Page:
Eventually it had to happen.
Someone was bound to put up a review of a Selman sax.
I found a slightly used Selman curved soprano on ebay at a nice discount from the price of a new one.
I needed a cheap curvy for outdoors so I placed my offer and won the sax.
It arrived today and I spent a few hours with it.
I would normally want to spend lots of time with an instrument before writing about it but this one I might as well do now. You'll soon learn why.
This is a nickel plated horn and as one retailer on ebay mentions, it is beautiful and does have a serial number.
On initial play the horn has a nice bright sound and played down to low C.
An adjustment to the screws that close the G# and Bis got the instrument playing ppp to fff from low Bb to high F#.
Some minor adjustments to the low C guard was needed since the key cup was hitting it.
Construction was better than I expected on such an inexpensive horn.
Partial rib, adjustment screws, adjustable bumpers on low C, B and Bb.
Metal resonators on all the keys below G.
Some of the problems are machine marks in the tone holes and neck.
Scratches and tiny dings UNDER the nickel plating. They plated right over them. Adjustment screws are very loose and will need locktite to keep from moving.
The G and G# key cups bump into each other when moving. I'll fix this later.
A screw in the low C guard did not get cut off like the other two and hits the pad when it closes.
The soldering isn't clean and even in some spots and shows some pits in a few spots.
The octave mechanism seems overly complicated and requires extra effort to actuate the neck portion for notes above G.
Several mechanisms where a rounded bar moves against a flat one have a rough action due to grinding marks on the flat pieces.
They lubricated these spots but smoothing the metal would have worked much better.
The pads are hot glued, look like the leather color was sprayed on and make a click (sticking sound) when opened.
Key action is heaver than my Yanagisawa S6 and the left hand pinky keys feel like they are too far out from the body.
The alternate F# (trill key) was sprung REALLY tight on the Selman.
All these faults are balanced out by the price.
I was just about to recommend these saxes to someone looking for a cheap soprano and then I pulled out the tuner.
The horn was not in tune with itself but this also happens on my Yanagisawa if the mouthpiece isn't far enough in.
On the S6, once you get the mouthpiece on far enough to be in tune, the rest of the intonation problems vanish and very little effort is needed to keep low C, middle C and high C in tune.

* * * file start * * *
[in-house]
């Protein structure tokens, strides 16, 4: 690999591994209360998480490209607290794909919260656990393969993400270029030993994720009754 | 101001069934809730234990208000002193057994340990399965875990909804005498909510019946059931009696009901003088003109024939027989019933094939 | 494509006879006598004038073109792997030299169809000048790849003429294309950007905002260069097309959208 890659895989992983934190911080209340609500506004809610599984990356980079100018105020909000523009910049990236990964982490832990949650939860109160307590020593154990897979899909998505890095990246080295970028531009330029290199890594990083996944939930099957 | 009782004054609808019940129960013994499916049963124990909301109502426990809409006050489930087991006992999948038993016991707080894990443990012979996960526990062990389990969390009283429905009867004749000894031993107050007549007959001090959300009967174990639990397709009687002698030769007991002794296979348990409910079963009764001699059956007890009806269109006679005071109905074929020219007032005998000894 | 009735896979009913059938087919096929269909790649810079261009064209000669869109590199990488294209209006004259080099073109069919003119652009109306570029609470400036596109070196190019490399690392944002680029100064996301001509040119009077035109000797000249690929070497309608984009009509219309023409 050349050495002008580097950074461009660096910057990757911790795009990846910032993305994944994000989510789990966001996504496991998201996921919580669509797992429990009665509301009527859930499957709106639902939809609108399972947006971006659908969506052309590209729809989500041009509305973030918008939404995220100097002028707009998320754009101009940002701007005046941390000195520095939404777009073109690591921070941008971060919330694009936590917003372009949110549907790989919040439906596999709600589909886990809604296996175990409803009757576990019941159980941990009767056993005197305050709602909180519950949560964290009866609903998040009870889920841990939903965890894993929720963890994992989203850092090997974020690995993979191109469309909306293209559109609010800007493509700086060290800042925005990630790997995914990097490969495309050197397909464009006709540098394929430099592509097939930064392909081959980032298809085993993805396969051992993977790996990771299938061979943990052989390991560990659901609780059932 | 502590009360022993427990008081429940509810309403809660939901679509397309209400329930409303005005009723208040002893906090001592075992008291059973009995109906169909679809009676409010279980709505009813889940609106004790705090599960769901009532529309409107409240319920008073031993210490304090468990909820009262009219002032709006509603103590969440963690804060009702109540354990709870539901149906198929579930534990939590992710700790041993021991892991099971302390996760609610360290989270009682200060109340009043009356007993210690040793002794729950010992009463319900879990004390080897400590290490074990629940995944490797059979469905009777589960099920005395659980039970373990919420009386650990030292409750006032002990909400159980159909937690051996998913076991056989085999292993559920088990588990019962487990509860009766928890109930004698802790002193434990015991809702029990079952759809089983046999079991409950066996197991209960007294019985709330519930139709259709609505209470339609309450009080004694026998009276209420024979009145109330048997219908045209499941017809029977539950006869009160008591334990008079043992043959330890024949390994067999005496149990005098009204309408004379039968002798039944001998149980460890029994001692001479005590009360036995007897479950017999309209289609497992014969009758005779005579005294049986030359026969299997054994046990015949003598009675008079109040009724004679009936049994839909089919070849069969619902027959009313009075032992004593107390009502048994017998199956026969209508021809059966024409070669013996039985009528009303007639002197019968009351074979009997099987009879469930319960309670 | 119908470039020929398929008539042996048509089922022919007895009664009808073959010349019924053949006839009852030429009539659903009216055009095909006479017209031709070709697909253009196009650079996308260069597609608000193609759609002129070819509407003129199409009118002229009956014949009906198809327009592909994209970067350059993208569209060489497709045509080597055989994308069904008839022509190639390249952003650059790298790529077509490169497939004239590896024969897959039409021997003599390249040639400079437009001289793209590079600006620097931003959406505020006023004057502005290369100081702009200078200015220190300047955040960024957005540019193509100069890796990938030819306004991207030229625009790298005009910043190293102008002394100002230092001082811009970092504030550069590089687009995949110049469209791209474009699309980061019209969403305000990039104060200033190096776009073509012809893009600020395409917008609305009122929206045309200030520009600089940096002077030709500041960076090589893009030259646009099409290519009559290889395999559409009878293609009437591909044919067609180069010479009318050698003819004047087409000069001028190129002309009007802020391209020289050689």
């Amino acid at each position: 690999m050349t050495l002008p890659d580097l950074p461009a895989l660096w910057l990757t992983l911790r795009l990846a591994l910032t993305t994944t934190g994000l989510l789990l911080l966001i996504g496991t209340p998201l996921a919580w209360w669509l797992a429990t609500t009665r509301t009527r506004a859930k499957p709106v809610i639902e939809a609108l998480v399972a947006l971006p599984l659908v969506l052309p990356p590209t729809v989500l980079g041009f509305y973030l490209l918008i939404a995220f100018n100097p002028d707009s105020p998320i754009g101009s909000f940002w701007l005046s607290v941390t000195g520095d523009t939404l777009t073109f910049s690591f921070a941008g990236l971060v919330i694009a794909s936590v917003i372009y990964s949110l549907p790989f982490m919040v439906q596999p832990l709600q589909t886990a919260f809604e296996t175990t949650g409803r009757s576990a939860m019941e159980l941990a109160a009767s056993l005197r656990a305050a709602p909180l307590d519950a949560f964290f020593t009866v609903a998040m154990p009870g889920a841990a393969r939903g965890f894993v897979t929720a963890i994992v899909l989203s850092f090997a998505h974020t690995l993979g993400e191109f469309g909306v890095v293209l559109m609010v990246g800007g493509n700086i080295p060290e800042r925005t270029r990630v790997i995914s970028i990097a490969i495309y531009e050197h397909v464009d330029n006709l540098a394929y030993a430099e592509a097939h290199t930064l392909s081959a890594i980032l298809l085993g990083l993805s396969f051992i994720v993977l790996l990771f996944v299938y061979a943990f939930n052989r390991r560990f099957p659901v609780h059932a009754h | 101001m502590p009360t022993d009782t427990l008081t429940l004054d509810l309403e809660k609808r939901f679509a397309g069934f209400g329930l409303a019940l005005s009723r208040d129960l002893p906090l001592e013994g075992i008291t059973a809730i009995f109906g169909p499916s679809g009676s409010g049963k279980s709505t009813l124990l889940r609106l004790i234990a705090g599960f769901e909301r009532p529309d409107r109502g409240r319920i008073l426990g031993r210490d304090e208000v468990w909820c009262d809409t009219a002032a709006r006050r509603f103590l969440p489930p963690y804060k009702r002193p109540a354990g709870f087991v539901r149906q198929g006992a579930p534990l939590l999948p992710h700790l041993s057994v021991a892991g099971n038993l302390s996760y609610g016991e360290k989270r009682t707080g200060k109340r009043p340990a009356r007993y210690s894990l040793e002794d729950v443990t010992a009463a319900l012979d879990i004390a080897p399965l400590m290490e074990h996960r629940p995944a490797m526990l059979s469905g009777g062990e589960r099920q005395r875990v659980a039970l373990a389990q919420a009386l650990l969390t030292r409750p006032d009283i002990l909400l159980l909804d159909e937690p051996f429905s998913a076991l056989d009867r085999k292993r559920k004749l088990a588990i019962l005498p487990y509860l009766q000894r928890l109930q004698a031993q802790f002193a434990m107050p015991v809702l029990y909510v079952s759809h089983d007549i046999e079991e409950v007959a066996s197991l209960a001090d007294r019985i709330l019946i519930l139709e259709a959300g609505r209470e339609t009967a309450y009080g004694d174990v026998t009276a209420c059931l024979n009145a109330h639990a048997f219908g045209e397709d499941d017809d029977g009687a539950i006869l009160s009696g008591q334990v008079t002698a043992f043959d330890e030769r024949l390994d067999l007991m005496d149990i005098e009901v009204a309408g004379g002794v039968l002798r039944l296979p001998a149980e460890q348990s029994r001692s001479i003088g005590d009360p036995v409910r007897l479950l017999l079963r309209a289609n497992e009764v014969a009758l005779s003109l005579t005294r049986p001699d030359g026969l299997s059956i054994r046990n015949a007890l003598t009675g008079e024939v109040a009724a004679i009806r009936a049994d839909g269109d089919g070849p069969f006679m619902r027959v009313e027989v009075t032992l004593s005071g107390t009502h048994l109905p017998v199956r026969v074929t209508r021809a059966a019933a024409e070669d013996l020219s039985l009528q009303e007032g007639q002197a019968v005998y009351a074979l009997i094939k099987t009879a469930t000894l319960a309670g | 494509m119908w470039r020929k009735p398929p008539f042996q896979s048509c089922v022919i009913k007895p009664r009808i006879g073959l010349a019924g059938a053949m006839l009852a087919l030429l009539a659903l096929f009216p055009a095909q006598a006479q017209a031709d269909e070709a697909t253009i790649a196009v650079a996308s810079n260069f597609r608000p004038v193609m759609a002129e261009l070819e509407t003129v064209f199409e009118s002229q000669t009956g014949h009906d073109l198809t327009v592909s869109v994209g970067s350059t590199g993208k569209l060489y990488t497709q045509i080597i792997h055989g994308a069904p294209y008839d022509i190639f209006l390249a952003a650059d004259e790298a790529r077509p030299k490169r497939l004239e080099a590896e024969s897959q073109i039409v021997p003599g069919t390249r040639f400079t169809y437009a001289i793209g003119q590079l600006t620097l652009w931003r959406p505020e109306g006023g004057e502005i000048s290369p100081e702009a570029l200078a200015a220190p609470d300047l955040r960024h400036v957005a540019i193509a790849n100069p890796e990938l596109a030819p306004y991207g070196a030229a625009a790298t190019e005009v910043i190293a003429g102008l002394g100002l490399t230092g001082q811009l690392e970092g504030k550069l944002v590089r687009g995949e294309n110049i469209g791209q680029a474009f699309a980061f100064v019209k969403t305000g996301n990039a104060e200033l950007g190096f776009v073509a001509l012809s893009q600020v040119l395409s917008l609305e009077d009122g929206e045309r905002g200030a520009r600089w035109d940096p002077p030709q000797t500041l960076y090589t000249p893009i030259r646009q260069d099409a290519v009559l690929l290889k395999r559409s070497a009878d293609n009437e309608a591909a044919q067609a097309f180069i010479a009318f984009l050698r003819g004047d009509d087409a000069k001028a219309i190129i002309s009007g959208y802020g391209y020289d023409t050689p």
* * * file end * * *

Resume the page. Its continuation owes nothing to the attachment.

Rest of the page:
No such luck on the Selman.
I tried several different mouthpieces and they all had to be pushed WAY on the neck to get concert Bb in tune using the middle C on the sax.
Going up the horn wasn't too bad but going down below the lowest G just kept getting uglier along the way.
So bad that by the time I hit low C, it was more than 50 cents flat.
The mouthpiece couldn't go on any further as it was almost against the octave pip.
Attempts to "lip up" the pitch sent me into the next octave.
The Bis Bb was sharper than playing Bb using A and the side key.
Too bad, because this is a horn that had potential:
Good looks, nice price, construction adequate enough to keep it in 1 piece.
Unfortunately they missed one of the most important and necessary features - decent intonation.
I'll probably keep the horn because I wanted a small sax to drag along when chaperoning the local high school marching band.
The director and I add to the sound when playing fight songs from the stands.
I think the Selman will fit just fine in that environment. I'll avoid the low notes.
It might even be good enough if you play unaccompanied in a place where you wouldn't want to risk an expensive horn (such as busking).
If you avoid jumping octaves, the intonation may go unnoticed.
Other than that, I can't recommend this sax.
I took a bunch of pictures but I don't think they came out good.
I'll post them if demand is high enough.
So there you have it. A real Selman sax review.
There is a difference of 20 cents tuning between C (left hand 2nd finger) and side C.
Also, after talking to some other forum members it seems that some have the same problems with their Selman sopranos while others report good intonation.
It would seem to be the "luck of the draw" as to what intonation you will have when purchasing one of these horns.